Current Affairs
Maltese scientists come up with easier way to observe underwater tremors

An international team of scientists, among them Maltese scientists from the University of Malta, has made a discovery which will lead to an easier and cheaper way to observe underwater earthquakes. This will be done through the use of lasers with already existing fibre optic cables.

To date, scientists use a considerable amount of equipment to observe earthquakes  a few seconds after their occurrence. Most of this equipment is on land, rather than under the sea.The international scientists, among them scientists from the university’s Physics Department, have come up with this easier and cheaper discovery.

Dr Andre’ Xuereb from the University’s Physics Department explained that the team used lasers to observe the microscopic movement of the earth by measuring the effect on Enemalta and Melita’s fibre optic cables between Malta and Sicily.

Dr Xuereb added that “we have found a new method of detecting small tremors under the sea and in other areas which we are presently unable to detect. We can do this without changing the already existing communications infrastructure, by simply adding pieces of equipment here and there, and this has suddenly become like a microphone for the world.”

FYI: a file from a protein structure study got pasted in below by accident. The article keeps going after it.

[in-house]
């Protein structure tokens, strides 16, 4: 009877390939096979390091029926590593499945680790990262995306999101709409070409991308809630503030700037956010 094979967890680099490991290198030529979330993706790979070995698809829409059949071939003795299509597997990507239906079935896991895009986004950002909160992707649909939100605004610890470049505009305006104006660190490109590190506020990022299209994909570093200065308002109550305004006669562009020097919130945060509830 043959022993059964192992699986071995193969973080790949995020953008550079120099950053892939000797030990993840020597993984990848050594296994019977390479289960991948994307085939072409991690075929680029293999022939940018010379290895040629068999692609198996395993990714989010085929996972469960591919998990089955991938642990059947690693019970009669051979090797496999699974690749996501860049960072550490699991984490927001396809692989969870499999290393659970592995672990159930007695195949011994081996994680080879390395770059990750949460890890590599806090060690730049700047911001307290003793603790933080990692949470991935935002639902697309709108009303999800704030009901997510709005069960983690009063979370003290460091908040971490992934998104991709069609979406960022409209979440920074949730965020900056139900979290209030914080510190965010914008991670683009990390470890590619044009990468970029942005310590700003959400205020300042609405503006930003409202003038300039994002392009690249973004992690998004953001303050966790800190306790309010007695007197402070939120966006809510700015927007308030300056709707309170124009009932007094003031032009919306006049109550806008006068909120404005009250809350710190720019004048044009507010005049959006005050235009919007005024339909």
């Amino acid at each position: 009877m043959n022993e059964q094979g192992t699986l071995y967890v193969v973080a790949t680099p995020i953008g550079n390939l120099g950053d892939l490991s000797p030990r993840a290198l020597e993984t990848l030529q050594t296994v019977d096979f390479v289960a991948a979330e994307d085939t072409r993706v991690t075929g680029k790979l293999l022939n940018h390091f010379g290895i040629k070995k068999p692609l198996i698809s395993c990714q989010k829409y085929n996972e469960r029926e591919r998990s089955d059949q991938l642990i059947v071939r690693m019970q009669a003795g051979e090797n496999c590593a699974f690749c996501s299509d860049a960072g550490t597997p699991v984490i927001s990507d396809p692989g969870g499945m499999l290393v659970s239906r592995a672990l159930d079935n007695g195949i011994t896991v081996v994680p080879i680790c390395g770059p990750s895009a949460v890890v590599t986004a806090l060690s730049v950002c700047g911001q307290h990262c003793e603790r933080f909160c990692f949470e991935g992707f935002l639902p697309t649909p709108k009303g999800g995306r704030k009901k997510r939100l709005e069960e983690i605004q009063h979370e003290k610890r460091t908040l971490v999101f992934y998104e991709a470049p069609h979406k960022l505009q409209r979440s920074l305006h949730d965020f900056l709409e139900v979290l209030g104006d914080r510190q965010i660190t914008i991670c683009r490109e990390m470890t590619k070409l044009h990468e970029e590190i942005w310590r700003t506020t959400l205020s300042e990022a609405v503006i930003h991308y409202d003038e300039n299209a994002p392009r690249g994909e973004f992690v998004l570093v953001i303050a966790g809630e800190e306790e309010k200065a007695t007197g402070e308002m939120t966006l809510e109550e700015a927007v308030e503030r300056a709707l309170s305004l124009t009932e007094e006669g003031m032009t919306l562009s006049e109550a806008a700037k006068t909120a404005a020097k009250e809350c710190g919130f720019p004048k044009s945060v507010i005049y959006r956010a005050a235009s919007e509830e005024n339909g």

Along with the Maltese scientists, other scientists from the Istituto Nazionale di Ricerca Metrologica of Italy, the National Physics Laboratory in the UK and the British Geological Society took part in the research.

Dr Xuereb stated that this discovery was accidentally made in the course of other research work.

“We did not start to check on underwater tremors. This was a starting point, and resulted in this new technology. And if we shut the door on basic research, chances are that these new technologies will not be discovered.”

The interational team of scientists is now working to advance and develop this technology and observe smaller earthquakes, and to reduce the size of the apparatus so that it can be used in telecommunications networks worldwide.

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